I look like a total goof in the photo, but I'm happy, so who cares?!
The Good:1. I'm stronger than I give myself credit for. Pre-race it had never even crossed my mind that I could run the race in 3:50. In fact, just hitting that 4 hour mark would have been the bees knees in my mind. But come race day, I threw caution to the wind and just went for it. My last two PRs (Hospital Hill Run and Chickamauga) have come in races where I either didn't wear or didn't look at my watch, not even for mileage, the entire race. Throughout the race when chatter about our pace came up in the pace group, I did my best to ignore it. Basically, when I stay out of my head and focus on my body and how it feels, I run a better race. My body is capable of doing more than my mind let's it sometimes and in the future I need to continue to trust my training and run by feel.
The Jayhawk said I can't put this on our Holiday card. Buzz kill.2. My Fueling strategy. In my first 4 marathons, fueling was a major issue for me both during the race and in the training leading up. I wasn't logging a ton of high miles because of poor fueling and I was having a lot of trouble in the late miles of those races. Last year I started using Island Boost only a month or two before Chickamauga Marathon (marathon #6), and it helped me to a 6 minute PR. This year at Chickamauga (marathon #8), I was able to use it for my entire training cycle, and I've really seen a difference. Not only am I more comfortable during my runs, but I'm less stressed about fueling and more focused on running. I haven't hit the wall and have been able to log many miles at a stronger pace. I'll be the first to admit that there isn't one correct fuel for everyone, but I've definitely found one that works for me. Working out a personal fueling strategy is essential to the marathon (and greater) distance. It's all about metabolic management.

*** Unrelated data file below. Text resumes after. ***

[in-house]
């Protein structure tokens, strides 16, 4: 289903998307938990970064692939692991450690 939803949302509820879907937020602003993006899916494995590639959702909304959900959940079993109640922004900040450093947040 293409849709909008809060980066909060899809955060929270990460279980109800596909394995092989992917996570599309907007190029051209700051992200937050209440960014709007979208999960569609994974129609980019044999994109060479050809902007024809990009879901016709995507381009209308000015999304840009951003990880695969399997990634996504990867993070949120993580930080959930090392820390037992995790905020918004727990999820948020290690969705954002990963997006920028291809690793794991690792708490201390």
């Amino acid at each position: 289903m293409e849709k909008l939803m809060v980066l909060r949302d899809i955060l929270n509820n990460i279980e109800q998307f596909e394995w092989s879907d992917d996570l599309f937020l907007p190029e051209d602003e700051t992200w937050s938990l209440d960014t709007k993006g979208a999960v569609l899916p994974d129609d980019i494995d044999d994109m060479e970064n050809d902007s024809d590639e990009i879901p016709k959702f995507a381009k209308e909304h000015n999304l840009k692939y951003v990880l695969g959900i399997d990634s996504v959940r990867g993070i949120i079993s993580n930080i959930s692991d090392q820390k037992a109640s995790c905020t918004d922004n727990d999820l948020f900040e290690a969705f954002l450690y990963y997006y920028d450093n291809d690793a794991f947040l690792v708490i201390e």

50k plan. Previously, I had been consistently running 4-5 days a week with only one weekend run. Starting in May I shifted to 5 days a week, with back to backs on the weekend. Some weekends they were big back to backs, others not. I also increased my overall mileage with a focus on balancing it across the week (not just having longer long runs). Both these things really got me use to running on tired legs and being patient during long runs and races.
The Needs-work:1. Salt. At one point on the drive home from the race, I reach up and touched my hat only to be a little afraid of what I found. It felt like sandpaper: hard, crunchy, and gritty. Though you can't see it in the photos because my hat is white, it was completely crusted in salt from the inside out. I never felt like I was low on sodium during the race probably because it was chilly out and my sweat output didn't feel that heavy, but obviously I was working hard and sweating. Post race I could tell I needed salt as I was craving it (as well as food in general, I ate 3 pieces of pizza before we even got in the car). In the future before long hard efforts, I need to consider pre-loading with salt similar to Snakebite even if the temps not in the 90s. I probably got lucky that it didn't warm up too much on race day.
Also, not going on the Holiday card per the Jayhawk's request.2. The confidence to do it on my own. I've wondered post-race if I could have run the same time without the pace group dangling in front of me like a carrot. Obviously I was physically able to get it done, but I wonder if I mentally would have pulled it off without that target to focus on. I'm feeling a lot more confident in my abilities post race and I'm very happy with how my mind stayed positive the entire race, but I need to continue the mental training for days I don't have a rocking pace group to follow. And big props again to the pacers. I've never seen a group stick so solidly to pace and finish within 2 seconds of their goal.
It was such a lovely day.3. Training at specific paces. While I've made some good changes to how I train, I still don't really do any pace specific workouts (speed, tempo, etc). Most of my training during this cycle was at small pace window (8:35-8:50/mile), which oddly enough turned out to be my marathon pace. I guess I got really comfortable with it. I did have days when I ran faster, but it wasn't because I was planning to, I just felt good. In the future I would like to set pace goals for certain days and be more aware of planning (not just randomly doing) hard effort days.
Needs to be forgotten:There wasn't a lot about this training cycle and race I would totally throw away. In fact I'm going to savor this one for a while.
And for those of you wondering about the Jayhawk.....Not only did he hit his pre-race goal, but he recovered like a champ with minimal soreness and a nice, slow progression back into running. Post-race Chris (who I ran with at last year's 7 Bridges Marathon) asked him if he was hooked yet. It may have all been too new at the time, but it's safe to say this won't be the end of the Jayhawk's running career. He's already talking about his goals for next year and checking out races. I'll keep you posted.
Do you like to reflect on things after big events? Do you use those lessons for future races?